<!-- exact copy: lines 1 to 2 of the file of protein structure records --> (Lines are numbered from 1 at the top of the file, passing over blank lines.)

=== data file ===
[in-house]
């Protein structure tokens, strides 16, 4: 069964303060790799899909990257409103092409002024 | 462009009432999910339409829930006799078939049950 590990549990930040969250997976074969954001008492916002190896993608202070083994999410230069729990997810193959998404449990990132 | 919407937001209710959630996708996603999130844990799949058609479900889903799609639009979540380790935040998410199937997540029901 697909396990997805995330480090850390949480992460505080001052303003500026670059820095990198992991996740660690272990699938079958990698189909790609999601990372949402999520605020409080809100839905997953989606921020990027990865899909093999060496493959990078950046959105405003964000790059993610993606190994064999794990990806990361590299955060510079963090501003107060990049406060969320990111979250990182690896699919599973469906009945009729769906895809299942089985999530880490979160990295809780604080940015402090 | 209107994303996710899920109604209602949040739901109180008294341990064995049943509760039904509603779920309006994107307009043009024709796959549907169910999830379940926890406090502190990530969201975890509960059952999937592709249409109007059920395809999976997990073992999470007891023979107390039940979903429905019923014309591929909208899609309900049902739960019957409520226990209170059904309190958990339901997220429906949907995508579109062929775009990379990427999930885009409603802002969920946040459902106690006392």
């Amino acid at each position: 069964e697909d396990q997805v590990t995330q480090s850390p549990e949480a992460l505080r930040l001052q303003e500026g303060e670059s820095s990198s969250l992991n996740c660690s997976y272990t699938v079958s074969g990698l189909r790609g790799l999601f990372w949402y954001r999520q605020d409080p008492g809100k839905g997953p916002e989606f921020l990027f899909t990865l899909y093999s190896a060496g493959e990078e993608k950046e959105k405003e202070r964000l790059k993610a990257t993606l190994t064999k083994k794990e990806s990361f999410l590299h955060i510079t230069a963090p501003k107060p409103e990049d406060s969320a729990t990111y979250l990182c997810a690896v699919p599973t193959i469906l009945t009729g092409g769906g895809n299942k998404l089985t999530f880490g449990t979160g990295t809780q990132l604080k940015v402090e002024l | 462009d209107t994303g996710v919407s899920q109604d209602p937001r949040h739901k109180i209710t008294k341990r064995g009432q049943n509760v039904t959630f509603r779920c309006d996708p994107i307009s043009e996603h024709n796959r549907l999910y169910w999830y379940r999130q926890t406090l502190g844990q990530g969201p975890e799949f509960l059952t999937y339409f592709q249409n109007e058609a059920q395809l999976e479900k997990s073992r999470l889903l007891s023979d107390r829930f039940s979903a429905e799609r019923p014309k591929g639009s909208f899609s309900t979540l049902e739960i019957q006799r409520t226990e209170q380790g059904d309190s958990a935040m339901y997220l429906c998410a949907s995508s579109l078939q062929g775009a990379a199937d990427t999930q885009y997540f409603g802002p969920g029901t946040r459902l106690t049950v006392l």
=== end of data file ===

[in-house]
């Protein structure tokens, strides 16, 4: 069964303060790799899909990257409103092409002024 | 462009009432999910339409829930006799078939049950 590990549990930040969250997976074969954001008492916002190896993608202070083994999410230069729990997810193959998404449990990132 | 919407937001209710959630996708996603999130844990799949058609479900889903799609639009979540380790935040998410199937997540029901 697909396990997805995330480090850390949480992460505080001052303003500026670059820095990198992991996740660690272990699938079958990698189909790609999601990372949402999520605020409080809100839905997953989606921020990027990865899909093999060496493959990078950046959105405003964000790059993610993606190994064999794990990806990361590299955060510079963090501003107060990049406060969320990111979250990182690896699919599973469906009945009729769906895809299942089985999530880490979160990295809780604080940015402090 | 209107994303996710899920109604209602949040739901109180008294341990064995049943509760039904509603779920309006994107307009043009024709796959549907169910999830379940926890406090502190990530969201975890509960059952999937592709249409109007059920395809999976997990073992999470007891023979107390039940979903429905019923014309591929909208899609309900049902739960019957409520226990209170059904309190958990339901997220429906949907995508579109062929775009990379990427999930885009409603802002969920946040459902106690006392």